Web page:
14. A method as claimed in claim 1, wherein step b. further comprises the step of modulating the digital signal by phase shift keying.
15. A method as claimed in claim 1, wherein step c. further comprises the step of adding a synchronization channel to the digital signal uplinked to the satellite to facilitate receiver signal synchronization.
16. A method as claimed in claim 1, wherein step c. further comprises the step of adding a narrow-band pilot tone to the digital signal uplinked to the satellite to facilitate receiver signal synchronization.
17. A method as claimed in claim 1, wherein step c. further comprises the step of adding a clock signal using CW modulation of the digital signal uplinked to the satellite to facilitate receiver signal synchronization.
18. A method as claimed in claim 1, further comprising the step of redundantly broadcasting the uplinked digital signal over two channels, one with a time delay, or from two satellites to mitigate dropouts.
19. A method as claimed in claim 1, further comprising the step of spreading the coded digital signal over a large frequency range by COFDM.
20. A method as claimed in claim 1, wherein the satellite is a C-band satellite.
21. A method as claimed in claim 1, further comprising the step of including identification of geographical areas affect by emergency warning or public service announcements in the uplinked digital signal.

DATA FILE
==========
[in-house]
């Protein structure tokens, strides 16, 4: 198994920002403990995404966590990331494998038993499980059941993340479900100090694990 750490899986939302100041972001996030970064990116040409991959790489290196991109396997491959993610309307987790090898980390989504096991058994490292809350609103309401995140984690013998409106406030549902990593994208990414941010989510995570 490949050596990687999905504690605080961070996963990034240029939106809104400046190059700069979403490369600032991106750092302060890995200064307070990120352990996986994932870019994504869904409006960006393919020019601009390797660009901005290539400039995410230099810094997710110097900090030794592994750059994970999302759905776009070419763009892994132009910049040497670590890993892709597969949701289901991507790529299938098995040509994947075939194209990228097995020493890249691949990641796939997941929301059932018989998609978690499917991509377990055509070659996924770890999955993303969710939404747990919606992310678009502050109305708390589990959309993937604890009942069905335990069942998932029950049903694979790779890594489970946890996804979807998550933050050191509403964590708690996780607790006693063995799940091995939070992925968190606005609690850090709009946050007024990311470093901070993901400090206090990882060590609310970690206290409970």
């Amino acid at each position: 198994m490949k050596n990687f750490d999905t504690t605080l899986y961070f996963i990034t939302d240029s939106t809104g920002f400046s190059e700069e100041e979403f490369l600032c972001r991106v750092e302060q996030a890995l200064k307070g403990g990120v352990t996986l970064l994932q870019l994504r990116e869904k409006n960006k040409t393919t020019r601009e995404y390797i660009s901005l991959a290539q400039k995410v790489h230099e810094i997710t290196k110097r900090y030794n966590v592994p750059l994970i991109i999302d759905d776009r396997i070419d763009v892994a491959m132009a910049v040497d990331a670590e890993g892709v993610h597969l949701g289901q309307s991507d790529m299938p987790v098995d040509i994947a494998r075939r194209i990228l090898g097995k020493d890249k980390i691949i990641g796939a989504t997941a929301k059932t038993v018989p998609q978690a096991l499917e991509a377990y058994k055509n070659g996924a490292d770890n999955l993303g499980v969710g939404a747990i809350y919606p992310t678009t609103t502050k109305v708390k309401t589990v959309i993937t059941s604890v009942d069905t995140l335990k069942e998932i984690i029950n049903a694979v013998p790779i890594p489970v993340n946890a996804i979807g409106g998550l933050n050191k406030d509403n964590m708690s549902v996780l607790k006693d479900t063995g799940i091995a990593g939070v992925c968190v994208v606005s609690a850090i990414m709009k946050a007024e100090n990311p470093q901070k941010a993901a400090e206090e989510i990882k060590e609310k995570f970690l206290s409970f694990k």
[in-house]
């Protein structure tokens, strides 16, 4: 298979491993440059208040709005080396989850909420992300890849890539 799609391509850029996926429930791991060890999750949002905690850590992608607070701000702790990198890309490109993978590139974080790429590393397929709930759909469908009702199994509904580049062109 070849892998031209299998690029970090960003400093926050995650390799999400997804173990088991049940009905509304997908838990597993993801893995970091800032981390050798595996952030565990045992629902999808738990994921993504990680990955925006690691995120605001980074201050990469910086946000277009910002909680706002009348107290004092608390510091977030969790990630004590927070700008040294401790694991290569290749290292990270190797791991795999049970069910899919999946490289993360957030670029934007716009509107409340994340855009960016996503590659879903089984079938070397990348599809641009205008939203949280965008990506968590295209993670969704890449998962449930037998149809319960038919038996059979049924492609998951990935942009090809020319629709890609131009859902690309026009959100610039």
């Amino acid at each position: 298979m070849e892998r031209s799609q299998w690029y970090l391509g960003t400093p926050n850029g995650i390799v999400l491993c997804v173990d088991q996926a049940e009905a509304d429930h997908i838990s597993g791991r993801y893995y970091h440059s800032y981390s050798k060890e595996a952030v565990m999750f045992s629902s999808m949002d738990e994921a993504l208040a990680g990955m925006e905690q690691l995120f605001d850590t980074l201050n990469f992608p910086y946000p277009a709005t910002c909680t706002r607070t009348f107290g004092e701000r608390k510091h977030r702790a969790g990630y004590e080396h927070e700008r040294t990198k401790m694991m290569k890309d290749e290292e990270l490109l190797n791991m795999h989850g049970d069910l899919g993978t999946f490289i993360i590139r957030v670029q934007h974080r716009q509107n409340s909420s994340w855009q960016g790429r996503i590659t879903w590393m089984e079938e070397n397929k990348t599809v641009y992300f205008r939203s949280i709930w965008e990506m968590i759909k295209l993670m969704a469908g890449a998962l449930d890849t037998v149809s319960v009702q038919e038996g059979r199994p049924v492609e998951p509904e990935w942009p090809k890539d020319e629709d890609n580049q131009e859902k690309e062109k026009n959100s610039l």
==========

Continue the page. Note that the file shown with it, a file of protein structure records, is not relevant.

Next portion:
22. A method of processing a digital signal received from an earth orbiting satellite so as to facilitate reception of the signal by small antennas providing wide angle coverage, comprising the steps of:
a. isolating and passing the received digital signal through a low noise amplifier;
b. recovering sync signals in the isolated digital signal;
c. demodulating the isolated digital signal;
d. despreading the demodulated signal; and
e. decoding the demodulated signal to correct noise errors introduced during transmission.
23. A method as claimed in claim 22 wherein the signal is further decompressed if it has been compressed and decompression is appropriate for the application.
24. A method as claimed in claim 22, wherein step b. comprises the steps of demodulating a CW clock and using active carrier tracking to recover the sync signals.